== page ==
4. You’ll see the New Object-Site Link Bridge dialog box. To create a site link bridge, type a name for the new site link bridge in the Name field, as shown in Figure 2.
  5. Select the site links that you want to bridge and click Add. A bridge requires a minimum of two site links.

Figure 2
Figure 2: A site link bridge can be made between a minimum of two site links.

This example creates a simple site link.


You’ll generally use the Windows default option to bridge all the site links for each type of site link transport. However, sometimes this option isn’t appropriate. By default, Windows 2000 assumes that your network is fully routed–that node A can communicate with node B regardless of where the two nodes physically exist on the network. If no direct route exists (over normal IP ports) between your main network and some isolated segment of the network, you must tell Windows that the site present on that part of the network is isolated. By doing so, you’ll make Windows understand that it can’t communicate with that site transitively. The downside of doing this is that when you tell Windows that your network has isolated sites, you in effect destroy any automatically created site link bridges. Basically, you’re telling Windows 2000 to disable transitive routing for the entire network. After doing so, you’ll be totally dependent on site link bridges that you’ve manually created.

You should also keep in mind that when you create a new site link bridge, all the sites serviced by the bridge can transitively communicate with each other, but they can’t communicate with sites outside the bridge.

Disabling Transitive Site Bridging

If you decide that you need to disable transitive site bridging, you can do so in the AD Sites and Services console. Once in the console, navigate to Active Directory Sites and Services|Sites|Inter-Site Transports. Now, right-click on the transport of choice (in this case, IP) and select Properties from the context menu. On the General tab of the resulting properties sheet is a check box labeled Bridge All Site Links. This option is checked by default, but you can uncheck it to disable transitive site routing.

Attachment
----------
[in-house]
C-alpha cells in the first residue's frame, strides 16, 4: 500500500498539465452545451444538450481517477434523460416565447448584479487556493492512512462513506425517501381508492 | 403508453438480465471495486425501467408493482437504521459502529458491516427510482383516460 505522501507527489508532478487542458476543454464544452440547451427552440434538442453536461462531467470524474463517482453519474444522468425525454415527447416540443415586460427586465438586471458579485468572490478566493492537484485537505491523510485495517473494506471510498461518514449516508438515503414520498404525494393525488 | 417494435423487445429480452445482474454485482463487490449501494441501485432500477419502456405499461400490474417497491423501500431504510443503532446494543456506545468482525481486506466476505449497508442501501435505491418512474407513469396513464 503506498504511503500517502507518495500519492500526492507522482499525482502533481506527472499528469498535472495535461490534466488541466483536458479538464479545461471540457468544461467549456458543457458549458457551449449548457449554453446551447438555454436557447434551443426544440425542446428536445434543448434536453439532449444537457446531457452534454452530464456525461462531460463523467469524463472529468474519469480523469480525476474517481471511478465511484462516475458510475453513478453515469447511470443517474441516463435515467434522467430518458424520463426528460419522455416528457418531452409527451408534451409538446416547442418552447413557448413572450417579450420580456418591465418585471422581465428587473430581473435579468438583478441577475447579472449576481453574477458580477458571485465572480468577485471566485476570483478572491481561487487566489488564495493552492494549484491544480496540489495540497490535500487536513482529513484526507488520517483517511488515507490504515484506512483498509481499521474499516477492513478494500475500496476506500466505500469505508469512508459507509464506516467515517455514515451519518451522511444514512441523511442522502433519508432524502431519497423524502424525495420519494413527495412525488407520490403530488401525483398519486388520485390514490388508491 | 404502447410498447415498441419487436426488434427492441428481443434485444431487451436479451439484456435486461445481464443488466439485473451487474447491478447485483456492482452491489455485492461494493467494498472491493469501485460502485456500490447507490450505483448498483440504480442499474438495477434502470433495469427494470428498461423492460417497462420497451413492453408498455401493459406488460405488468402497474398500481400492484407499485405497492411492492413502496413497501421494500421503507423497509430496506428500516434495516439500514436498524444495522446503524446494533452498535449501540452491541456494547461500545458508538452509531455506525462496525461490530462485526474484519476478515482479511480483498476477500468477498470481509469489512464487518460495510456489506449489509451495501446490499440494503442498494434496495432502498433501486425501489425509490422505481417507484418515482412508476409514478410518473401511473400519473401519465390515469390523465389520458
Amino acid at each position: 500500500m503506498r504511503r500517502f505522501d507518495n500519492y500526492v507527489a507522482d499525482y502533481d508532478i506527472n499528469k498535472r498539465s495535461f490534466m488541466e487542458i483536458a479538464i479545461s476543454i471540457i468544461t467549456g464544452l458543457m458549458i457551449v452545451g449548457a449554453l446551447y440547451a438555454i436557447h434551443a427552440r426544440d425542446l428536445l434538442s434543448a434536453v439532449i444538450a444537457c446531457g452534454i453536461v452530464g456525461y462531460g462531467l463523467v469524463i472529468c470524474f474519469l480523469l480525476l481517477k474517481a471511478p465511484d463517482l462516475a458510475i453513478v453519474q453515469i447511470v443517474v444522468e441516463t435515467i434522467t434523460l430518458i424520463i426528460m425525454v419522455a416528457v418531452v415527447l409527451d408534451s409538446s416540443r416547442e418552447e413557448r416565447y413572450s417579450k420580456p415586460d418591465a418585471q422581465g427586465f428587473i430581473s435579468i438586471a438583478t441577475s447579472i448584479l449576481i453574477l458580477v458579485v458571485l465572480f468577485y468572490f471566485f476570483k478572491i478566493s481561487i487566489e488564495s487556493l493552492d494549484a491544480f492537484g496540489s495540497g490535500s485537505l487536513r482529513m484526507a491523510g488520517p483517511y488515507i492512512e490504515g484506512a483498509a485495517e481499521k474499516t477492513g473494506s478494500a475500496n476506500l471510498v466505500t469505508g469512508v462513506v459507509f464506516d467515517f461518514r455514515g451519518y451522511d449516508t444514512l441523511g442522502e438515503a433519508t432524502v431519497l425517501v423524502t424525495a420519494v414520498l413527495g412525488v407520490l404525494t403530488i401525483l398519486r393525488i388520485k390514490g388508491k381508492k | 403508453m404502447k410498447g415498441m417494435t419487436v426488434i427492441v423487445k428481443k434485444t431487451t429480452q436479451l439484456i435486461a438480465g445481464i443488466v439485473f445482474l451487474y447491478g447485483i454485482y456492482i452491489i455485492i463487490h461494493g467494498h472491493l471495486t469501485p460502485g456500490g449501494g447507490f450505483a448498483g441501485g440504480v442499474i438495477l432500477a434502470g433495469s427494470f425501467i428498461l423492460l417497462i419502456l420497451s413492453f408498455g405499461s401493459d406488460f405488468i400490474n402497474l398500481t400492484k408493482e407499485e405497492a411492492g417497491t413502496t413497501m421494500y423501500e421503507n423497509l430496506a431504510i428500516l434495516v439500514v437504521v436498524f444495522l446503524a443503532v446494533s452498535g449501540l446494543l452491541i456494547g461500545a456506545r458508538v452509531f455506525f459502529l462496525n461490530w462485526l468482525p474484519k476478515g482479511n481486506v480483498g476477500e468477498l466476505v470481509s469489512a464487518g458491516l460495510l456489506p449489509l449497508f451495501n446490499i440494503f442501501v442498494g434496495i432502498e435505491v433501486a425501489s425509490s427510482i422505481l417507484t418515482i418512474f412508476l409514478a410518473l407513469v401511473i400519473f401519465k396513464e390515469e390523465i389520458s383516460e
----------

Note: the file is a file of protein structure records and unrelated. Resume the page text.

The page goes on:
Jump-Starting Replication

So far, I’ve explained how to create a variety of different types of site links and site link bridges. Given the complexity of subdividing your network in this way, it’s easy to lose sight of the big picture. Remember, you’re going through all this work for the sole purpose of reducing the amount of traffic flowing across your slow WAN links. Although reducing network traffic related to replication is a good thing, you don’t want to completely stop the traffic–but if you don’t set up the sites and site links correctly, that’s exactly what will happen. Therefore, when you’ve completed all your hard work, you probably don’t want to have to wait for several hours to find out if replication is working. Fortunately, there’s a way to force replication to begin immediately.

To force immediate replication over a portion of your network, open the AD Sites and Services console and navigate to the site that you want to replicate your Active Directory information to or from. Once you’ve selected the appropriate site container, navigate to the Servers folder|a domain controller within the site|NTDS Settings. Now, right-click on NTDS Settings and select Replicate Now from the context menu.


Now that I’ve discussed sites, site links, and site link bridges, you can begin optimizing your own network by dividing it into sites. As I’ve just demonstrated, you can use the Replicate Now feature to quickly determine whether replication is working. If for some reason replication between the sites isn’t working correctly, don’t worry: In Part 4 (
Troubleshooting Active Directory Replication
), I’ll discuss several troubleshooting techniques that you can use to track down the problem when replication fails. //

Brien M. Posey is an MCSE who works as a freelance writer. His past experience includes working as the director of information systems for a national chain of healthcare facilities and as a network engineer for the Department of Defense. Because of the extremely high volume of e-mail that Brien receives, it’s impossible for him to respond to every message, although he does read them all.